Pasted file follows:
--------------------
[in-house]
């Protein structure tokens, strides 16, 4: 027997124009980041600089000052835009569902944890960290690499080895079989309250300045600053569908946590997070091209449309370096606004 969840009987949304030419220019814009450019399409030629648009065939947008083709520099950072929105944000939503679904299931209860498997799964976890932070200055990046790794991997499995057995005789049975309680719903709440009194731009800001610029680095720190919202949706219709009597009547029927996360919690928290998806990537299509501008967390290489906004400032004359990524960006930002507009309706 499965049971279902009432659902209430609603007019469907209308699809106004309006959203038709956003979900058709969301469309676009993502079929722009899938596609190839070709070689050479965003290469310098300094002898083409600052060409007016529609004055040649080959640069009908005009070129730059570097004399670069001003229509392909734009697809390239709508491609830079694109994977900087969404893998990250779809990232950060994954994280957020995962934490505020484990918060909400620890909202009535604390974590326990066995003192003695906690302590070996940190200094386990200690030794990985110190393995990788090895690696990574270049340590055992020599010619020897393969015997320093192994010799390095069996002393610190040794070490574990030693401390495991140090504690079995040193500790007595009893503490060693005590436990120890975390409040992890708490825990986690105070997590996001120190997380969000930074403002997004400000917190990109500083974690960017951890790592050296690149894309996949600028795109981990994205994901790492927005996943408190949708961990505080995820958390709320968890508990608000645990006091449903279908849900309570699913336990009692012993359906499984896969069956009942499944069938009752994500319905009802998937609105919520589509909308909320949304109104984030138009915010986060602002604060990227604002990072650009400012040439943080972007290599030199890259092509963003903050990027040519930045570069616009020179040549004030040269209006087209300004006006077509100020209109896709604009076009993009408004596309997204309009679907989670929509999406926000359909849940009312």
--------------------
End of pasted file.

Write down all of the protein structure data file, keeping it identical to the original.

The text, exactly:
[in-house]
């Protein structure tokens, strides 16, 4: 027997124009980041600089000052835009569902944890960290690499080895079989309250300045600053569908946590997070091209449309370096606004 969840009987949304030419220019814009450019399409030629648009065939947008083709520099950072929105944000939503679904299931209860498997799964976890932070200055990046790794991997499995057995005789049975309680719903709440009194731009800001610029680095720190919202949706219709009597009547029927996360919690928290998806990537299509501008967390290489906004400032004359990524960006930002507009309706 499965049971279902009432659902209430609603007019469907209308699809106004309006959203038709956003979900058709969301469309676009993502079929722009899938596609190839070709070689050479965003290469310098300094002898083409600052060409007016529609004055040649080959640069009908005009070129730059570097004399670069001003229509392909734009697809390239709508491609830079694109994977900087969404893998990250779809990232950060994954994280957020995962934490505020484990918060909400620890909202009535604390974590326990066995003192003695906690302590070996940190200094386990200690030794990985110190393995990788090895690696990574270049340590055992020599010619020897393969015997320093192994010799390095069996002393610190040794070490574990030693401390495991140090504690079995040193500790007595009893503490060693005590436990120890975390409040992890708490825990986690105070997590996001120190997380969000930074403002997004400000917190990109500083974690960017951890790592050296690149894309996949600028795109981990994205994901790492927005996943408190949708961990505080995820958390709320968890508990608000645990006091449903279908849900309570699913336990009692012993359906499984896969069956009942499944069938009752994500319905009802998937609105919520589509909308909320949304109104984030138009915010986060602002604060990227604002990072650009400012040439943080972007290599030199890259092509963003903050990027040519930045570069616009020179040549004030040269209006087209300004006006077509100020209109896709604009076009993009408004596309997204309009679907989670929509999406926000359909849940009312």